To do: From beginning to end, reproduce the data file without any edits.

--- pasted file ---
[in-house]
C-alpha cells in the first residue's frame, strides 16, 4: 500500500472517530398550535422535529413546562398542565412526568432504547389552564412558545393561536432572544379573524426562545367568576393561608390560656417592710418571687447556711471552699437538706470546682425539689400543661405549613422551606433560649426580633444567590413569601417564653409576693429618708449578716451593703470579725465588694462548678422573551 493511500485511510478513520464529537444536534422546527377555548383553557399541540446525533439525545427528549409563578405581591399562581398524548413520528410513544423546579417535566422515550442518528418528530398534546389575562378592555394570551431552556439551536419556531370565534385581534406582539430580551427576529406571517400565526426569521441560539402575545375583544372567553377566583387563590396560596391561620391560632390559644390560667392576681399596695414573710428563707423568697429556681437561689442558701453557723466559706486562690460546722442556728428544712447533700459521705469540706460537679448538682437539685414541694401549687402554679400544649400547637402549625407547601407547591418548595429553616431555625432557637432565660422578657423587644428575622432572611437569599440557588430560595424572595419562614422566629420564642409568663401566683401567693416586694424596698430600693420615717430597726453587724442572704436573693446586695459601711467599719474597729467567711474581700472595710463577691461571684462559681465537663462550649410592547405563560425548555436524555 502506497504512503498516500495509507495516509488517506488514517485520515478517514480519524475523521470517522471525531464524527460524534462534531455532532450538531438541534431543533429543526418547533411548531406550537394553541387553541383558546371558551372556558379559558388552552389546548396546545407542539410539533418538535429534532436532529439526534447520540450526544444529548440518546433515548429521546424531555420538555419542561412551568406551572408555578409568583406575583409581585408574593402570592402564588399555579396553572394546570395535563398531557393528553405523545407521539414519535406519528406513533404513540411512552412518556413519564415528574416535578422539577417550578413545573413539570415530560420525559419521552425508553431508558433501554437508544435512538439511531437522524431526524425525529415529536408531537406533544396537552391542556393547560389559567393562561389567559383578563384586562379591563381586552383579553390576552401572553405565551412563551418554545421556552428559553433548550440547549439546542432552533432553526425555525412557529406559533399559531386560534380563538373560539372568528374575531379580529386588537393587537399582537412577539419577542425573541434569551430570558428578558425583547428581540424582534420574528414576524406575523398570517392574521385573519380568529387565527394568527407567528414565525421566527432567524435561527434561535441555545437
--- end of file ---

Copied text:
[in-house]
C-alpha cells in the first residue's frame, strides 16, 4: 500500500472517530398550535422535529413546562398542565412526568432504547389552564412558545393561536432572544379573524426562545367568576393561608390560656417592710418571687447556711471552699437538706470546682425539689400543661405549613422551606433560649426580633444567590413569601417564653409576693429618708449578716451593703470579725465588694462548678422573551 493511500485511510478513520464529537444536534422546527377555548383553557399541540446525533439525545427528549409563578405581591399562581398524548413520528410513544423546579417535566422515550442518528418528530398534546389575562378592555394570551431552556439551536419556531370565534385581534406582539430580551427576529406571517400565526426569521441560539402575545375583544372567553377566583387563590396560596391561620391560632390559644390560667392576681399596695414573710428563707423568697429556681437561689442558701453557723466559706486562690460546722442556728428544712447533700459521705469540706460537679448538682437539685414541694401549687402554679400544649400547637402549625407547601407547591418548595429553616431555625432557637432565660422578657423587644428575622432572611437569599440557588430560595424572595419562614422566629420564642409568663401566683401567693416586694424596698430600693420615717430597726453587724442572704436573693446586695459601711467599719474597729467567711474581700472595710463577691461571684462559681465537663462550649410592547405563560425548555436524555 502506497504512503498516500495509507495516509488517506488514517485520515478517514480519524475523521470517522471525531464524527460524534462534531455532532450538531438541534431543533429543526418547533411548531406550537394553541387553541383558546371558551372556558379559558388552552389546548396546545407542539410539533418538535429534532436532529439526534447520540450526544444529548440518546433515548429521546424531555420538555419542561412551568406551572408555578409568583406575583409581585408574593402570592402564588399555579396553572394546570395535563398531557393528553405523545407521539414519535406519528406513533404513540411512552412518556413519564415528574416535578422539577417550578413545573413539570415530560420525559419521552425508553431508558433501554437508544435512538439511531437522524431526524425525529415529536408531537406533544396537552391542556393547560389559567393562561389567559383578563384586562379591563381586552383579553390576552401572553405565551412563551418554545421556552428559553433548550440547549439546542432552533432553526425555525412557529406559533399559531386560534380563538373560539372568528374575531379580529386588537393587537399582537412577539419577542425573541434569551430570558428578558425583547428581540424582534420574528414576524406575523398570517392574521385573519380568529387565527394568527407567528414565525421566527432567524435561527434561535441555545437